Best Valentine's Day Ever
I've tried several times over the past two weeks to sit down and write a new post to bring everyone up to date. But each time I've tried, I've been a bit overwhelmed, for a variety of reasons, and can't seem to find a place to start. For a while there, things were pretty bad. I had a hard time talking about it with friends and family, and the idea of trying to find the right words for a public audience seemed next to impossible. As Matt's status was changing daily, sometimes hourly, the sheer volume of information that I had to share also seemed overwhelming. I know that I can't possibly give a detailed account of the past two weeks, so I'm just going to do my best to let everyone know where Matt is at now, which thankfully is quite different from his status when I wrote the last post.
Since I last posted, I was granted an "Essential Visitor" pass in London and was able to visit him for an hour each day on February 3rd, 4th, 6th, and 7th. He was still quite confused and very tired, but it was so nice to be able to sit with him, to meet the people who were taking care of him, and to get a little bit more information when asking questions in person. Although I had been getting updates by phone, it was hard to see Matt in such a different condition than the last time we were together. Matt was eating very little and so they inserted a temporary feeding tube. They explained that his liver needed protein to recover and this would supplement whatever they could convince him to eat. For a few days he was eating and drinking almost nothing, so this ended up being essential to his recovery.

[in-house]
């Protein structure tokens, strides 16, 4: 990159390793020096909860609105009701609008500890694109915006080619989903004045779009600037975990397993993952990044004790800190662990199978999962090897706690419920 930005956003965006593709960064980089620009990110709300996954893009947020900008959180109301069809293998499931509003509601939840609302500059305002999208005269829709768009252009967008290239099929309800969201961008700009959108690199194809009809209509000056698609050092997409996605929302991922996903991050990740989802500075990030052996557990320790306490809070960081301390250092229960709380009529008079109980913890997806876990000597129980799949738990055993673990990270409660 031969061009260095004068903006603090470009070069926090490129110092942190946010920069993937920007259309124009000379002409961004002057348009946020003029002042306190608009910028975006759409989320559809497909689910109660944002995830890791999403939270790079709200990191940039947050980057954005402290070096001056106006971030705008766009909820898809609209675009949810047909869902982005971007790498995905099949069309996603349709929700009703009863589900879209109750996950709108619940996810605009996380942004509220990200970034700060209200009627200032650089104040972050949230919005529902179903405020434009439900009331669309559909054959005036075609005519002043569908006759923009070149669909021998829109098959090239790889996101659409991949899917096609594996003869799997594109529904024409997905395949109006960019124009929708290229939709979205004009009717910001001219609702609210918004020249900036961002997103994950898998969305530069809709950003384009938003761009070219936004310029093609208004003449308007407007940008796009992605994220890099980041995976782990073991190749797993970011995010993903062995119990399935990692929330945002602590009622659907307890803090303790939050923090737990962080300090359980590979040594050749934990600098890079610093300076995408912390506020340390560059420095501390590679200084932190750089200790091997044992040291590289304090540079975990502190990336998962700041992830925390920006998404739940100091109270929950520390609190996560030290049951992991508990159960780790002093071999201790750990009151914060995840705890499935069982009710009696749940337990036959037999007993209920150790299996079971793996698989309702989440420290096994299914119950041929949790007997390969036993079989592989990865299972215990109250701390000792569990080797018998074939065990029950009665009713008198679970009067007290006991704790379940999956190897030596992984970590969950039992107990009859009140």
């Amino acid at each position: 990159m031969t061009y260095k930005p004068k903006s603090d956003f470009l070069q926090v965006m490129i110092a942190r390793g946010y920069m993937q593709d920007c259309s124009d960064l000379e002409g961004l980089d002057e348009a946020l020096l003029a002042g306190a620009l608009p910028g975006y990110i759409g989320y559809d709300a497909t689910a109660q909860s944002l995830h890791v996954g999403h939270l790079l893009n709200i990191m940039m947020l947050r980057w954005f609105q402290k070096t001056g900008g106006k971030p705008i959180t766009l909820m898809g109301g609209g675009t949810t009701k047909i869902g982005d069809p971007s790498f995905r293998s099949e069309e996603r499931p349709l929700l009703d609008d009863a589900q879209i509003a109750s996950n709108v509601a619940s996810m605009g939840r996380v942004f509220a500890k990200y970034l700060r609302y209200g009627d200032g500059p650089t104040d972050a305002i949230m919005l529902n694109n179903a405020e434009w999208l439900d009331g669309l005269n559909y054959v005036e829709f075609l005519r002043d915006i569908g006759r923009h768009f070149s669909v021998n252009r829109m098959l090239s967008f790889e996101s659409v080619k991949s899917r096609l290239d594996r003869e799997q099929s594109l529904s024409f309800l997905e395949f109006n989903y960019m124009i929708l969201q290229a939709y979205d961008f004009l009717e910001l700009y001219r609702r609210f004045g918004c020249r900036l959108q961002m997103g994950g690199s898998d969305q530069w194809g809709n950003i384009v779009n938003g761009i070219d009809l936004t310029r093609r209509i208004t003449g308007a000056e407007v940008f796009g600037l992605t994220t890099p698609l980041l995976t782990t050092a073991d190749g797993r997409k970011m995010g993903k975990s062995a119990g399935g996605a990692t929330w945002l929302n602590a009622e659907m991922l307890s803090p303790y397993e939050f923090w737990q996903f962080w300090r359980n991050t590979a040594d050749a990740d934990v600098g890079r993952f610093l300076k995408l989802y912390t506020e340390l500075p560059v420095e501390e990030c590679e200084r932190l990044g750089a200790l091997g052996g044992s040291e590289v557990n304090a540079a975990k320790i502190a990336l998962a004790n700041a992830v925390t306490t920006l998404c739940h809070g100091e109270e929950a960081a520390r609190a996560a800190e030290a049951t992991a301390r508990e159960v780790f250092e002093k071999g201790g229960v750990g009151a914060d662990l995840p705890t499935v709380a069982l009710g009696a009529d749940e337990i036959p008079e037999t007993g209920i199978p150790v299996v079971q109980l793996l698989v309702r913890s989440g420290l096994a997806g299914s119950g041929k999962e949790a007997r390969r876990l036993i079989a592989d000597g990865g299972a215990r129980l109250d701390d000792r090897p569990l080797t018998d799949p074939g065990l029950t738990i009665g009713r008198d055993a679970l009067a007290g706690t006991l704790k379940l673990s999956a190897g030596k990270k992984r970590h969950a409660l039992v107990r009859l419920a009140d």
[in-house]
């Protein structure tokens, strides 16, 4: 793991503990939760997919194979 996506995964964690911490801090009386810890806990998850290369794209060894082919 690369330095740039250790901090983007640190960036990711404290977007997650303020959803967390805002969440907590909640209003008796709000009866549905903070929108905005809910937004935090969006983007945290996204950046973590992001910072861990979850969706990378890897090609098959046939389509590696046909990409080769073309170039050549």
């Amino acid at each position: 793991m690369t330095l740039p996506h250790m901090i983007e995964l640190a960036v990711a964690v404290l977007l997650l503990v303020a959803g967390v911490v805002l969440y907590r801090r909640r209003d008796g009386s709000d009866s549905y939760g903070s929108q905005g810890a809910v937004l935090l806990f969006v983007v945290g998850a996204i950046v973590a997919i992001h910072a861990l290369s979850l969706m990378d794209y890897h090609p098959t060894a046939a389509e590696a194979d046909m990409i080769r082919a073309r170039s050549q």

I learned a bit more about DRESS (Drug Reaction with Eosinophilia and Systemic Symptoms) which had caused the kidney and liver failure and sudden decline in his condition. They told me that the severe reaction he had is something they might see once a decade in London and that they were still working to determine which drug had caused it. I asked if he was progressing as they expected and they explained that even a few days prior they really hadn't been sure what to expect. Matt's liver was in such a bad state that under different circumstances he would have received a liver transplant, but the Glioblastoma meant that he was ineligible and they had to treat him with steroids instead. They assured me that even though he was very sick right now - essentially sleeping all day, on oxygen and a feeding tube - that they felt that he was moving in the right direction and that his coherence, his energy, and his eating would start improving as his liver got healthier.
On February 8th I got a phone call from an administrator who had the unfortunate job of telling me that the visitor pass had been granted due to a clerical error and that it was being revoked. Their no visitor policy has only two exceptions, and Matt did not meet the criteria for either of them, so I would no longer be able to visit him. By this point, Matt's kidneys were back online, his liver was beginning to show small improvements, and the meningitis was officially gone, so London had begun the paperwork to have him transferred to Owen Sound to continue his treatment closer to home. He was still unable to sit up in bed unassisted and was still incoherent most of the time, but aware enough to know that he didn't want to be in the hospital.